Updating Adam Smith
Amy Willis for AdamSmithWorks
May 25, 2020
May 25, 2020
Part 2 of a #ReadWithMe series
In my previous post, I shared some reflections on thus first two chapters of Sam Fleischacker’s terrific new book, Being Me Being You. In these, he provided a helpful explanation of what we mean by empathy today, what it meant for Smith (hint: it’s basically his “sympathy”), and why empathy is a necessary condition for our sense of self and the development of our humanity.
In the next section of Fleischacker’s book, he announces his intention to “update” Adam Smith, drawing on fields as diverse as cognitive psychology, psychotherapy, animal science, and literature. These were fascinating, and often deeply technical, sections.
What most interested me in these chapters were the applications to how we develop and use our empathy, which Fleischacker convinces is uniquely human. Fleischacker’s grappling with justice is particularly interesting. He acknowledges its fundamental role in empathy, and takes the challenge of bias and prejudice head-on. He seeks a humanism which he defines as “an ethical orientation that gives supreme importance to our capacity for individualization, our ability to develop and maintain distinct perspectives. (The concept of perspective did a good deal of heavy lifting earlier in the book; see my previous post.) His discussion of testimonial versus hermeneutical injustice is particularly interesting and provides a great deal of food for thought.
In Chapter 4, Fleischacker takes on empathy and culture, a section I found especially relevant to public discourse today. Smithian empathy, he claims, “should enable us to understand people in any and every culture.” (page 77) Can we ever escape our culturally shaped biases? And if our empathy too is culturally shaped, how is it possible to empathize with others from cultures very different from our own? Fleischacker does a fantastic job dismantling such arguments in detail.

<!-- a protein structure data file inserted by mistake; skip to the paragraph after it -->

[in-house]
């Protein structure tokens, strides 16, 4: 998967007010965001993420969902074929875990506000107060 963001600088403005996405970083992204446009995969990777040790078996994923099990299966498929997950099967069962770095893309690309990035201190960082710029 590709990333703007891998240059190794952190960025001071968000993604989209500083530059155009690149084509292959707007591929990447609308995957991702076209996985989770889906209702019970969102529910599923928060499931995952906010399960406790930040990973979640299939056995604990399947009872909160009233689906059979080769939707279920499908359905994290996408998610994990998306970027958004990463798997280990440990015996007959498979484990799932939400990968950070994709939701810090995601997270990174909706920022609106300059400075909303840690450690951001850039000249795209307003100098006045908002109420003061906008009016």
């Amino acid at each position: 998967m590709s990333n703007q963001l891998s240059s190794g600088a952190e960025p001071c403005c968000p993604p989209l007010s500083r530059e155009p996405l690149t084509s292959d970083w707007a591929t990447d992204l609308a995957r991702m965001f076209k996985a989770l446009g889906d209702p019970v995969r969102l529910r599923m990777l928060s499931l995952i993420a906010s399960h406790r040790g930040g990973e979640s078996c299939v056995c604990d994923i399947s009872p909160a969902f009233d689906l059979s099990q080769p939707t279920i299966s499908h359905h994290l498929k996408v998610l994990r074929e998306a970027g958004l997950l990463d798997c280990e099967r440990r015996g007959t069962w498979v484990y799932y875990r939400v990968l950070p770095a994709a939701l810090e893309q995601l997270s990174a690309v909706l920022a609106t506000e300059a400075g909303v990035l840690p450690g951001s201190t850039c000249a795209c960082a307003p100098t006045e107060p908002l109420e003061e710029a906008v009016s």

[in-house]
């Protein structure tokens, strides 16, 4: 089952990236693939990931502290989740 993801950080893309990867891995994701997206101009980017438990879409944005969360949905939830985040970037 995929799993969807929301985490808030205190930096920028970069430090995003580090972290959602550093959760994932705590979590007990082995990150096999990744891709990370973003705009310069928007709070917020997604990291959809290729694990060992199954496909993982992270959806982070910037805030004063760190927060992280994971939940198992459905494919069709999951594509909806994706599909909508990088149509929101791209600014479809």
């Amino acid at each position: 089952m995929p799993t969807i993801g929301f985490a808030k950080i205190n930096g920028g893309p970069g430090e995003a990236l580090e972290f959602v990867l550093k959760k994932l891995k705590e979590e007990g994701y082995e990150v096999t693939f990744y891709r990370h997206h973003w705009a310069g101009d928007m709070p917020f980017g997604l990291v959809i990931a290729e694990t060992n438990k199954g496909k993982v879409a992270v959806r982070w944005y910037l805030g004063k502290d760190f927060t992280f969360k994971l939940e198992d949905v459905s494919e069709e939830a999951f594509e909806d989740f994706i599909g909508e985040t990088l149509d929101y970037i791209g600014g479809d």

In Chapter 5, Fleischacker drills down from the level of culture to consider our affectional ties- Smith’s famous concentric circles of sympathy. Assuming our natural tendency to empathize most with those closest to us, Fleischacker uses this chapter to describe how we can use our empathy against its own pitfalls. He makes a standard economic argument regarding the simple efficiency of caring and helping those closest to us, but is convincing that this same sort of caring could extend to cosmopolitanism.
Below are some of the questions I hope you might be willing to discuss, as I hope you are reading along with me:
1. The second sentence of Chapter 3 poses a challenge: “How realistic is it to use him (Smith) as a model for thinking about empathy today?” How successfully do you think Fleischacker answers this challenge?
2. Fleischacker brings Smith’s impartial spectator to bear in Chapter 3. Is this spectator more universal or particularistic? How would this matter with regard to the impartial spectator’s role in our practice of morality?
3. Again with regard to universality… If we admit that cultural differences exist, do we agree as Fleischacker suggests, that a “universal human empathy cuts across cultures?” (page 81)
4. Like many of you, I suspect, I have become increasingly disheartened by our apparent inability to communicate without anger, especially during this pandemic, and especially, well, online. In contrasting Smithian with Herderian empathy, Fleischacker says, “Empathy of this sort also gives us the ability to see the tendency in ourselves to assume too quickly that we know what everyone else really wants.” (page 83) Is empathy, rather than civility what we really need more of today? How might we accomplish this? How do you think empathy and civility are related?
5. Fleischacker ends Chapter 5 with the caveat that cosmopolitanism “cannot be achieved directly.” (page 101) How then are we to achieve it? Fleischacker is tremendously convincing with regard to why we care for our inner circle, but is it too great a stretch to assume that we can really foster cosmopolitanism? He admits a great deal of “work” within one’s group is required. Is there sufficient motivation for such work? (Recall the story of the “traitor.”)